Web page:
In Sydney, some suburbs with a high population of Muslims such as Lakemba and Auburn do not reflect a beautiful environment as the Qur’an and Sunnah require. There is rubbish around major shopping centres, schools, streets and yes, even places of worship like mosques.
Regrettably, there are countless people who are careless about the world they live in.
One of the important ethical principles of Islam is to care about the environment. The Holy Qur’an and traditions of the Prophet (s) set forth a highly idealistic environment to emulate.
Nature in its entirety is an exhibition of wonderful and awe-inspiring creation. All creation is the art of the Glorious Maker.
According to the tenth-century eminent theologian Imam al-Maturidi, everything in the universe can lead to knowing of the Creator. Therefore, every creation is precious.
In the Qur’an, everything in the universe is seen as a sign of God who created everything within a very intricate system (30:22).
The Prophet (s) forbade for everyone until the Last Day, the killing of animals, scaring animals of prey, cutting of trees, plant and even the thorns of a plant located in the vicinity of Makkah and Madinah.
He himself did not disturb a cat which slept on his garment and instead removed his garment. His companion Adi ibn Ḥatim, for example, used to crumble bread for ants and offer justification for this deed.
Historically, Muslims were champions of clean and beautiful environment and animal rights. The great Ottoman Turkish traveler Awliya Chalabi (1611–1682) and author of an important travelogue ‘The Traveler’s Chronicle’ mentions the beauty of Muslim cities and towns in relation to the environment.
This continued till colonisation of the Muslim world. There are various fatwas in the jurisprudential works regarding how to fine or even punish those who are careless about environment and mistreat animals.
Richard Foltz writes, “Taking the long view of history; an average non-human animal might have preferred to live among Muslims than among Christians” For example, there are nests of birds on the walls of historic mosques in Istanbul.
Today, it can be argued that animals will prefer to live in the Western countries rather than Muslim countries due to lack of animal rights.
The Qur’an states that humans are ‘certainly created man in the best of stature’ (Qur’an, 95:4), which means humans are the most beautiful of creation.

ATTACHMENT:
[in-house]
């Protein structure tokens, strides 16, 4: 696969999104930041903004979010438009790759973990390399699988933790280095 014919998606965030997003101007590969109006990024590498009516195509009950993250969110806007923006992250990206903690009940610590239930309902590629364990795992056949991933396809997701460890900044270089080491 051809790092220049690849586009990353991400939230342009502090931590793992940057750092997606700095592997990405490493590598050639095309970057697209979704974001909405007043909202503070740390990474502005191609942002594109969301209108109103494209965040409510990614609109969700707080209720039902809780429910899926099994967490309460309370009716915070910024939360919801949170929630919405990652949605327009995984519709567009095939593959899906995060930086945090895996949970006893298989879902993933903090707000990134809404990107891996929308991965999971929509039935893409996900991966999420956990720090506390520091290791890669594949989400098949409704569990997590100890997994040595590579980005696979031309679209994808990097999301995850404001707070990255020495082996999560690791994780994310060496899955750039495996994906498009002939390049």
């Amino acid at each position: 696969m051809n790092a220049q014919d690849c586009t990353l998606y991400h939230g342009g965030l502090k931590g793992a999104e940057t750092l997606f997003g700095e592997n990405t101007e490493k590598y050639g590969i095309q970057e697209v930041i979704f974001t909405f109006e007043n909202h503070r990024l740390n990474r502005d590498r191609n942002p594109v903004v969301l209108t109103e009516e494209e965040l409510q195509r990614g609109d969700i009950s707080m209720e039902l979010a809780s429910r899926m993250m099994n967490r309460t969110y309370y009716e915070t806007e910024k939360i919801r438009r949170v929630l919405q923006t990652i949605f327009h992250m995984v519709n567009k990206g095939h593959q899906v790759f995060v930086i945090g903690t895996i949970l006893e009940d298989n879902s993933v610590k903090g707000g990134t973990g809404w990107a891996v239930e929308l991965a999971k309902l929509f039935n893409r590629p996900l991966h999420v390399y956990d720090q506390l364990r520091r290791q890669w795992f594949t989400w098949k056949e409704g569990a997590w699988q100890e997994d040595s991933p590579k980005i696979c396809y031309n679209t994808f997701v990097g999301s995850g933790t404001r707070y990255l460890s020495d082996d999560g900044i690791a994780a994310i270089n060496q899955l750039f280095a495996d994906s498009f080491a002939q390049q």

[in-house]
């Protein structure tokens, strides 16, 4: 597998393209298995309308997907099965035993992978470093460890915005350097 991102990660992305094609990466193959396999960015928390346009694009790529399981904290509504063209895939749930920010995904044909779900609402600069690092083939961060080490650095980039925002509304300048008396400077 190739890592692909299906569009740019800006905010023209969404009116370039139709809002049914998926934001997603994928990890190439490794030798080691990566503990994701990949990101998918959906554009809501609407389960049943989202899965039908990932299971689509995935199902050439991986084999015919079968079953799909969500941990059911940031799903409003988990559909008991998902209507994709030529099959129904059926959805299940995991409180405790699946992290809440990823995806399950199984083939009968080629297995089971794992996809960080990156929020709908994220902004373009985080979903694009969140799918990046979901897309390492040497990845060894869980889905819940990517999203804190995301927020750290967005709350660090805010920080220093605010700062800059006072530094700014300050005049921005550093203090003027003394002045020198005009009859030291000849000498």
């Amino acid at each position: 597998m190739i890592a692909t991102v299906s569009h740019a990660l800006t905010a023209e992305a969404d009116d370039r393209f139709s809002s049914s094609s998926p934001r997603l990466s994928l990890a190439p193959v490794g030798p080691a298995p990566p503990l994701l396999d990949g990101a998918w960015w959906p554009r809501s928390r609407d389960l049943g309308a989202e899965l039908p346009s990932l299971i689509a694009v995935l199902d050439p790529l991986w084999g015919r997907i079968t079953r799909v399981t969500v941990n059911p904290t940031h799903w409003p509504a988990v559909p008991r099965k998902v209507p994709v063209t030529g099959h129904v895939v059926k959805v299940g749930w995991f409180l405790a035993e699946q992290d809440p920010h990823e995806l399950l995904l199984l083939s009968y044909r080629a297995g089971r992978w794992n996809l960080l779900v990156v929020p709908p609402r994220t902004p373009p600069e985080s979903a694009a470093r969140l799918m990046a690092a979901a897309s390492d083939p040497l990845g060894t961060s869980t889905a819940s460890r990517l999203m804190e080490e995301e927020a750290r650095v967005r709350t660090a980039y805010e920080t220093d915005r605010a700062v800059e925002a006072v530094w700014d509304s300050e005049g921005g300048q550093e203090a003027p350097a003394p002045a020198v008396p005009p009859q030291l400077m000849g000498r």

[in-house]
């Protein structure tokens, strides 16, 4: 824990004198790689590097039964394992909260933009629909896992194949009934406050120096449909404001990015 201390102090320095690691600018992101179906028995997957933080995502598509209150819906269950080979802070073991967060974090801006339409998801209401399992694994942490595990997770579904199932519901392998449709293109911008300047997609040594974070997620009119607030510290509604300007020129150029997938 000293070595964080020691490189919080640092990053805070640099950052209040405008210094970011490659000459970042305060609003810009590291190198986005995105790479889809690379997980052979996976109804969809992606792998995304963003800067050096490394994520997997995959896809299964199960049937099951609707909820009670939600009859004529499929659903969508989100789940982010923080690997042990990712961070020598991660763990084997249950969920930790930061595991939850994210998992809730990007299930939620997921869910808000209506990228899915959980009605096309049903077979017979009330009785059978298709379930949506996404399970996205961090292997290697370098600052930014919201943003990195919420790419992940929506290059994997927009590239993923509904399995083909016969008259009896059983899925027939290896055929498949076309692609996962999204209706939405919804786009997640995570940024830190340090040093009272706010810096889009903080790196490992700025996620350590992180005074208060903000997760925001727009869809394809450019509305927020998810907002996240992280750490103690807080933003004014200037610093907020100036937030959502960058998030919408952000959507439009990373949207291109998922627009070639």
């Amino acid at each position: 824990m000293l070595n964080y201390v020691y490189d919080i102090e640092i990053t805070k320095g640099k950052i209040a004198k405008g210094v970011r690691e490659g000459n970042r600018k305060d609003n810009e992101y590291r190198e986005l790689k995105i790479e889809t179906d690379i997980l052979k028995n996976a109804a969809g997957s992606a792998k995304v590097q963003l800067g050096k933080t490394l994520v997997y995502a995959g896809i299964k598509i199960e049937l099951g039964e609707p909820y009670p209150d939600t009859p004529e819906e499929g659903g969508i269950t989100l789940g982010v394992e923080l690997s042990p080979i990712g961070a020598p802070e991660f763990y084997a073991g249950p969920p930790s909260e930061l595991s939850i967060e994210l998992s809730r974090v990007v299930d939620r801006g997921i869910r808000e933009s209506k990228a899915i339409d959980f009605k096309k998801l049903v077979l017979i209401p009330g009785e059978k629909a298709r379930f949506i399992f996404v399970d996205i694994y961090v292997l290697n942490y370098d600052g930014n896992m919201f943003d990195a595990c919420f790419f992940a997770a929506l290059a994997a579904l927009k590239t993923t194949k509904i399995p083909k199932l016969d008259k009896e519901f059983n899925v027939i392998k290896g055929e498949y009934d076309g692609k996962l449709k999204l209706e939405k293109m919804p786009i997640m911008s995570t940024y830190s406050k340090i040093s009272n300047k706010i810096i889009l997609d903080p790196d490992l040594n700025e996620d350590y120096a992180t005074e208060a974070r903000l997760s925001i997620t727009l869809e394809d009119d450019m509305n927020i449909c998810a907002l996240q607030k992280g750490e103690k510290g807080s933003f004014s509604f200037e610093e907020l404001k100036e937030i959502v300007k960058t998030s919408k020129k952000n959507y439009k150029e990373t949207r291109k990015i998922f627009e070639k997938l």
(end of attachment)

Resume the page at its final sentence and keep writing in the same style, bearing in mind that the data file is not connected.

Humans also have the duty to make the world not only a better place, but an amazing place. As mentioned in the Qur’an, human beings crave for their original home in Heaven and try to imitate the scenario of paradise-like environment on Earth.
This is evident from centuries old great monuments in the Muslim countries such as in Andalus (Spain), Turkey, Iran and India. The Taj Mahal and Mughal gardens in India are fine examples of this effort to create paradise-like environment on Earth.
“Give glad tidings to those who believe and do good, righteous deeds: for them are Gardens through which rivers flow. Every time they are provided with fruits (of different colour, shape, taste, and fragrance, and that are constantly renewed) from that place, they say, ‘This is what we were provided with before’ (2:25).
If we pollute Earth, how could we compare the fruits of Paradise to what we received in this world?
The Qur’an sets a very high standard for humans in regard to their environment. A beautiful environment is like a sample or shadow of Paradise. Moreover, it is a human responsibility to make this world like heaven as khalifa or vicegerent of God on Earth.
Almost all fiqh (Islamic jurisprudence) books begin with a section about cleanliness before going into the rules of prayer.
The Prophet (s) mentions “cleanliness as half of the faith” (Hadith-Muslim).
Being careless about the environment is devaluing the art of the Glorious Maker. Without a clean environment, we will not represent and present our faith properly.
Let us not to be a tosser and make our environment resemble our true home in Paradise.
1Foltz, Richard. “Is Vegetarianism Un-Islamic?” in Steven Sapontzis,(ed) Food for Thought: The Debate on Vegetarianism,, Amherst, NY: Prometheus Books, 2004. p. 5